SOME LITTLE-UNDERSTOOD EFFECTS OF SERUM THERAPY.
By M. BEDDOW BAYLY, M.R.C.S., L.R.C.P.
(From the Medical World, April 6th, 1934).
OUR excellent contemporary, the Medical World, published the following article, the importance of which can scarcely be overstated. The original paper of Dr. Bayly is fortified by numerous references and by valuable illustrations which regretfully were left out through lack of space. Those who are interested in the subject should obtain a copy of the original from the office of the Medical World, 56 Russell Square, W.C.I. – EDITOR, “HEAL THYSELF”.
ALTHOUGH other therapeutic agents may be dangerous to the health and life of the patient if administered without due regard to technique and dosage, it must be conceded that to none of them have there been ascribed such terrible and tragic consequences to health and life as have all too frequently followed the use of animal sera, even when accompanied by the utmost skill in manufacture and application.
That they occur far more often than is generally realized is frankly admitted by those authorities who from time to time report cases which have come under their observation. But so great is the almost mystical veneration in which antitoxic sera are held by medical science, and so powerful the commercial interests which benefit by their extended use, that it has come to be regarded as almost a breach of medical etiquette to criticize adversely this form of treatment, or even report untoward results when they occur.
There must be few of my readers who cannot recall instances of cases which have been, consciously or unconsciously, “hushed up”, especially in Coroners Courts, for fear that discredit might be cast upon the practice either of serum-therapy or vaccination.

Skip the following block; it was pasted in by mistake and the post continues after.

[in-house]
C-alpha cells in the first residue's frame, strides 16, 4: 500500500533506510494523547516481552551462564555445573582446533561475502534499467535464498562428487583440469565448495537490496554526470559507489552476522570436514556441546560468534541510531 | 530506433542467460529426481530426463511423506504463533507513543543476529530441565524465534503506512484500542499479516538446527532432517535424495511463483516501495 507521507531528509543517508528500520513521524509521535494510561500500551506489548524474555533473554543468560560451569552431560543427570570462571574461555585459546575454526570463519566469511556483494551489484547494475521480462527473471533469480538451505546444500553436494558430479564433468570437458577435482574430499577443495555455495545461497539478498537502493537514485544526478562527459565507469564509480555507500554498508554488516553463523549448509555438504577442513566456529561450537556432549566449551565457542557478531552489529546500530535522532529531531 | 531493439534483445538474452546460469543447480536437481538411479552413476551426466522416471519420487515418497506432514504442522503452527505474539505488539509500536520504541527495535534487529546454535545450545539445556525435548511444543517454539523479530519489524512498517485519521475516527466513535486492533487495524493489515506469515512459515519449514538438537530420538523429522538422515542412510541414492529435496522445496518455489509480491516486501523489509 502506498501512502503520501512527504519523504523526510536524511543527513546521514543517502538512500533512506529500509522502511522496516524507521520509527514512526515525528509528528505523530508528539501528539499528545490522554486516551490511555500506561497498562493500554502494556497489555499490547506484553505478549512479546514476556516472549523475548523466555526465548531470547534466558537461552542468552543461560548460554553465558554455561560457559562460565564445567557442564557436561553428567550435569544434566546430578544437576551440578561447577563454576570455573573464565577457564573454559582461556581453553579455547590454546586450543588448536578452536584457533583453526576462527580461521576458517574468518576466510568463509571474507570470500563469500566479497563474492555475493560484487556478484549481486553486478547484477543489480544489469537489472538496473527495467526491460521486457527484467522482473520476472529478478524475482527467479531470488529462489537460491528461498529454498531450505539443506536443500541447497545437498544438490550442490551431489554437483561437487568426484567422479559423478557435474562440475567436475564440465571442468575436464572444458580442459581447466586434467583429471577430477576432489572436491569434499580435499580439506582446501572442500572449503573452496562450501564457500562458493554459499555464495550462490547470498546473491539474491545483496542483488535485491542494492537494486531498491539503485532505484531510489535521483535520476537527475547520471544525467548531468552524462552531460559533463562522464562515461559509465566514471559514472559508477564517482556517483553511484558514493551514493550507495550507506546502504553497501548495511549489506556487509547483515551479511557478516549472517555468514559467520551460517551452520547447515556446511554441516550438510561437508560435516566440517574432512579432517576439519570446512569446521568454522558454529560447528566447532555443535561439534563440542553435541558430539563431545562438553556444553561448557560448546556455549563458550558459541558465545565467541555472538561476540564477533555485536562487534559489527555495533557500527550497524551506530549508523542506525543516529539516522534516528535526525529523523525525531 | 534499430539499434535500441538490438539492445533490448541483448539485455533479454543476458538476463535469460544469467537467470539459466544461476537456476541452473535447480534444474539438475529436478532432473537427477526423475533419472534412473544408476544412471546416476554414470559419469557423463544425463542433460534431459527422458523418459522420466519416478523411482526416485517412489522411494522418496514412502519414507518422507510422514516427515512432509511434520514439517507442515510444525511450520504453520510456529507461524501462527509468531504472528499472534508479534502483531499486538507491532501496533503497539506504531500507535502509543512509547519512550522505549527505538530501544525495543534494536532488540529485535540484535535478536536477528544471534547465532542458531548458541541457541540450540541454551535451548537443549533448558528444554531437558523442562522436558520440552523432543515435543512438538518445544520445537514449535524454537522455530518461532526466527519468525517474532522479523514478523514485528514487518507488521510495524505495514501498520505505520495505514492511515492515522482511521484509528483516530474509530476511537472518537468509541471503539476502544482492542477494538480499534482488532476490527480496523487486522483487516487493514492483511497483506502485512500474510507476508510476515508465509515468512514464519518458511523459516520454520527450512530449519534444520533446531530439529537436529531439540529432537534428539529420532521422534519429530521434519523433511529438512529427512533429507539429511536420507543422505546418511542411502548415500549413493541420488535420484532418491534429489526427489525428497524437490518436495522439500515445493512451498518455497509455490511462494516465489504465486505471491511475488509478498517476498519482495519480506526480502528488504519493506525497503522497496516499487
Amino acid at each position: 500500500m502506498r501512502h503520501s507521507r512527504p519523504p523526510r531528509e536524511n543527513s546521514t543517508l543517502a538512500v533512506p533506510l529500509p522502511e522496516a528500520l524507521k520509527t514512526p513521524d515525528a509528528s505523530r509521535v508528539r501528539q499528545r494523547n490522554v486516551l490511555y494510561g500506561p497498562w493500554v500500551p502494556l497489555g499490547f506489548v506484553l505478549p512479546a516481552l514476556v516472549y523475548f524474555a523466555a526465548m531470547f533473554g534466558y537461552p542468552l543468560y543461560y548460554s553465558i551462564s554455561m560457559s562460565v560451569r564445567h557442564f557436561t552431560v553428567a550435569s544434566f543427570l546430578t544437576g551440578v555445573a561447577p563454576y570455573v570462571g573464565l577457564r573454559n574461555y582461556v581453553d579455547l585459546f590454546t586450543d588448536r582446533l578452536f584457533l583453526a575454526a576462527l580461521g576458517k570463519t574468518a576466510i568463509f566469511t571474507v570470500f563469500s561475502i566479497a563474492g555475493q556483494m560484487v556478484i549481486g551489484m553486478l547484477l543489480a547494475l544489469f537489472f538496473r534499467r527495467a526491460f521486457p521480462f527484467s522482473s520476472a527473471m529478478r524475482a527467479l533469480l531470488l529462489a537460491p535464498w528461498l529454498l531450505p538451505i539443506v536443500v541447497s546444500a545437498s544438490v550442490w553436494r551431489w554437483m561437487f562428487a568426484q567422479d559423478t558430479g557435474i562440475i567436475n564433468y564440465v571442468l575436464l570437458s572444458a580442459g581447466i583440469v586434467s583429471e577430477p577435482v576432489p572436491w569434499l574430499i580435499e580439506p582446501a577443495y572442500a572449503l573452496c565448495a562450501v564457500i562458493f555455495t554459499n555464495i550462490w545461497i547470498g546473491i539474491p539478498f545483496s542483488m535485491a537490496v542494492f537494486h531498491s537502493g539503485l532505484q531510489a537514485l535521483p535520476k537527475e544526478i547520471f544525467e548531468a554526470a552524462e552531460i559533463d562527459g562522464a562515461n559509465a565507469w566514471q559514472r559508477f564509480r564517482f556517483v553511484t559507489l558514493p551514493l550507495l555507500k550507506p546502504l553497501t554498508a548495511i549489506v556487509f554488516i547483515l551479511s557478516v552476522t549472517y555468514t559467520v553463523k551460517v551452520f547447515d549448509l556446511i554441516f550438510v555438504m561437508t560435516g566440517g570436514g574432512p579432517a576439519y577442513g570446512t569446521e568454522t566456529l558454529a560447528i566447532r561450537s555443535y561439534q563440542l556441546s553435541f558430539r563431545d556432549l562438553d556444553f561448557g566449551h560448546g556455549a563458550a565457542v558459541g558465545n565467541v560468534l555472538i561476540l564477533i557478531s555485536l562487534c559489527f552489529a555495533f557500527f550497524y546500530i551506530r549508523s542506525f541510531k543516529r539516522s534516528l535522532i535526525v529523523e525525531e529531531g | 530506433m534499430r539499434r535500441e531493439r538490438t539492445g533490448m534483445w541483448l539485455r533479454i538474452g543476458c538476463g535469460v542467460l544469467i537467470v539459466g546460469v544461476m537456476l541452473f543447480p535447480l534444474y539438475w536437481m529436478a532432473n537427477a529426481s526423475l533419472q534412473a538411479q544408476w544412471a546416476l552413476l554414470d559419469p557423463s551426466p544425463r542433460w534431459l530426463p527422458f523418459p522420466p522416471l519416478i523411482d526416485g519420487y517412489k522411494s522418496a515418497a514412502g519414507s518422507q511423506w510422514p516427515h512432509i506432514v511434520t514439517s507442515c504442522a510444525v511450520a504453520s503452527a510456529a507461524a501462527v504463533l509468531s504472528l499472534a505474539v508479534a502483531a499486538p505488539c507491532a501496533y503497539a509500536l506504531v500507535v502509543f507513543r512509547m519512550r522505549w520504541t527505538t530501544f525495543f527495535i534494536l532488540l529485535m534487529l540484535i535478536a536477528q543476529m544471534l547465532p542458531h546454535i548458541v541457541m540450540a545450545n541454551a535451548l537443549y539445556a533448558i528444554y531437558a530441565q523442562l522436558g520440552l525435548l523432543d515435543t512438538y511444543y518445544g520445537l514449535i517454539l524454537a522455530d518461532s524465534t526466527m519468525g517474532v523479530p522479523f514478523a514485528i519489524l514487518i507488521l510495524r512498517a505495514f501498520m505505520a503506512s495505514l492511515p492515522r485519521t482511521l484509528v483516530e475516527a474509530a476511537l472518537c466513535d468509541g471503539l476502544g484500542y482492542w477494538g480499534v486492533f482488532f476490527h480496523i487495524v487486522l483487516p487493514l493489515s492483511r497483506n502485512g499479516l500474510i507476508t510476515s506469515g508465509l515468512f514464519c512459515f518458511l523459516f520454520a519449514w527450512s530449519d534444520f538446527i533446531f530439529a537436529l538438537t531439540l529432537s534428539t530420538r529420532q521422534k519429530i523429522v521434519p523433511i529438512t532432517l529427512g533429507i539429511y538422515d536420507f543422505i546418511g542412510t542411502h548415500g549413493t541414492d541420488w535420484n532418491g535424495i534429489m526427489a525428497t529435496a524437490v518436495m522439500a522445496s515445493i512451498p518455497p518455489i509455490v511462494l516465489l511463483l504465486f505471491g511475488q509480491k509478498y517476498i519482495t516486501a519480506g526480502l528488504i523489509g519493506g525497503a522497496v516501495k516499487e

Truth has no greater enemy than fear. Let us, therefore, for the sake of the dignity of our profession, frankly face some of the facts which experience has brought to light, and then have the courage to think the problem out afresh for ourselves, without reference to outside influences or ulterior considerations.
The fact that many who have already done this have come to the conclusion that, so far as serum therapy is concerned, the game is not worth the candle, should prove at least the practice of serum-therapy is by no means so beyond question as its more fervent advocates would like us to believe.
There is a classical story related of the great John Hunter that when he was approached by Edward Jenner, and was falteringly informed by him that he thought he had a remedy against small- pox, he replied abruptly: “Dont think! TRY!” This story is supposed to indicate the genius of Dr. Hunter, but it appears to the writer that this advice represents precisely the line we have too often taken, to the detriment alike of our patients and of our art, namely, to experiment with unknown remedies first and refuse to think about them even when their harmful effects have become apparent to everyone else.